There are moments in time that stand out among others. Good ones, bad ones, funny ones, exciting ones, scary ones. They are what we gather together like posies during the course of our life. And they make us uniquely and wonderfully… us!

Think about what makes… memories important to keep and to share. Tell the stories. Laugh and cry… Be a messenger. Teach the lessons. Each and every one of us needs all the inspiration and help we can get.

What’s even more wonderful is that they are usually shared – with family, friends, all our loved ones. They weave the fabric of our lives, and paint the artwork of our relationships. When we have memories in common with others, sharing them reminds us of our bonds, our ties to one another. 

As the novel coronavirus was ramping up in the news this year, we were about to begin writing Quiet Spring Moments, the third in our series of meditation books. It quickly became obvious to us that perhaps a book dealing with life’s inevitable crises might be in better order. We’ve put the QM book on hold for now, and have been writing 48 short stories of lessons we’ve learned along the way – both ones we’ve learned through our own experiences, but even more importantly, ones we’ve learned from our parents and their parents, and their parents before them. 

And so I have been deeply in the mindset of digging up old memories. I’ve also pulled out several old photo albums. They instigate memories, and remind me of times past – both my own, and my family’s. 

Through this process I’ve had the pleasure (and honor) to rekindle an old friendship long lost, and to reinforce a friendship that has surely benefitted from my archeological dig through the mementos of my life. 

It has also sparked meaningful questions for, and conversations with, my mother about the history of our family and who did what when and with whom. She encourages me to ask, ask, ask, while she is still here to answer, answer, answer.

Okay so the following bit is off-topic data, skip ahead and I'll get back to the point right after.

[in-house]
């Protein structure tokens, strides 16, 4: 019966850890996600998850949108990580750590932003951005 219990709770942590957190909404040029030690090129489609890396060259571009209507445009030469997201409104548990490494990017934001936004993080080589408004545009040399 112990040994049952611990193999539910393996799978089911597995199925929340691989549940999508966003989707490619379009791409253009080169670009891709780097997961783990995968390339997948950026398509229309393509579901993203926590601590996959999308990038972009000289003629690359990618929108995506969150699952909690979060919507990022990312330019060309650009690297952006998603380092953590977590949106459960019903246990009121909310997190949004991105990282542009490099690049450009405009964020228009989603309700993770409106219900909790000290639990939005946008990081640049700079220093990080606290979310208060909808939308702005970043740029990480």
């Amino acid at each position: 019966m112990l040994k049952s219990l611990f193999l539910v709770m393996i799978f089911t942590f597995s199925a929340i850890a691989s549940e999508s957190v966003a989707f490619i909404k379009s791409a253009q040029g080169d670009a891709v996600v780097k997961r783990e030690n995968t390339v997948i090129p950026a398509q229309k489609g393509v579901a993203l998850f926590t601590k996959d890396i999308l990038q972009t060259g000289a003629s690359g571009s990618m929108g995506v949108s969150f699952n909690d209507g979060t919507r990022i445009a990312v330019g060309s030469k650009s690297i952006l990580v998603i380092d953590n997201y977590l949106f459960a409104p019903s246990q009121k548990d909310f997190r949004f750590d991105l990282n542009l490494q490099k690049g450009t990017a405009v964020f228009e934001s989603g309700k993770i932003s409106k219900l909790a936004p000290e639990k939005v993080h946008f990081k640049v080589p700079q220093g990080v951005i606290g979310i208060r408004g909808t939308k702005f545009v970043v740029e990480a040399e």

I’ve laughed a lot the last couple months. Who doesn’t need that during these admittedly stressful times? I’ve teared up quite a bit also, for good and for sad. Memories are like that, aren’t they? Two sides to every coin. The very things we use to cling to our past and lost times are the very ones that zing us the most. I’m ok with that. We need a good zing every once in a while… or more. 

My household is multigenerational. Both my business partner and my visiting mother are in their 70s and at high risk for this pandemic. I was certain to stock our stores very well when it was apparent that a stay at home order was becoming imminent. And so we’ve squirreled ourselves away since mid March with very few ventures from home base. And then only for necessities.

We’ve spent the time writing our forthcoming book (mentioned above) and I’ve steeped myself in memories and thinking back on what lessons I’ve learned that would be helpful to others dealing with a crisis, any crisis. These are strange times, and we all deserve to remind ourselves what is truly important, and how valuable our life history is.

What Grandma Taught Me

Grandma Violet taught me that even when you see a baby alligator in the shower, it’s ok to laugh afterwards when you find out it’s only a harmless lizard.

Translation: We all make mistakes. And sometimes they’re funny as hell and worthy of a family legend. Pass on the story with love and respect.

I believe we all walk here with a purpose. The lucky ones have figured out what that purpose is, the rest do well to seek until they do. When we encounter tough times, as we all will do at some point during this journey – and most of us many times – it is good to have a useful toolkit for coping. 

I invite you to take some time this week, and think back on what you’ve learned along your path. Who taught it to you? When did you learn it? And how has it changed you?

Furthermore, I invite you to dig out some old photos, talk with your elders, and swap stories with your friends about good times, and some of the crazy stuff you’ve done over the years. Don’t act like you haven’t… you know you have…

Think about what makes those memories important to keep and to share. 

Tell the stories. Laugh and cry.

Think about how those experiences taught you lessons you’ve brought forward to the present. 

And then pass those on, too.  Be a messenger. Teach the lessons. Each and every one of us needs all the inspiration and help we can get.

Until next time, I wish you many poignant memories and moments with the ones you hold most dear. 



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The Keepers

Jim Great Elk (kiji) and Kelly Talking Heron (Ashá) are Wisdom Keepers,
who believe everyone walks their own path on the Circle of Life.

Through the Powaka Experience, you master four basic Stepping Stones to
your center… where you learn to Walk in Balance and discover Your Destiny.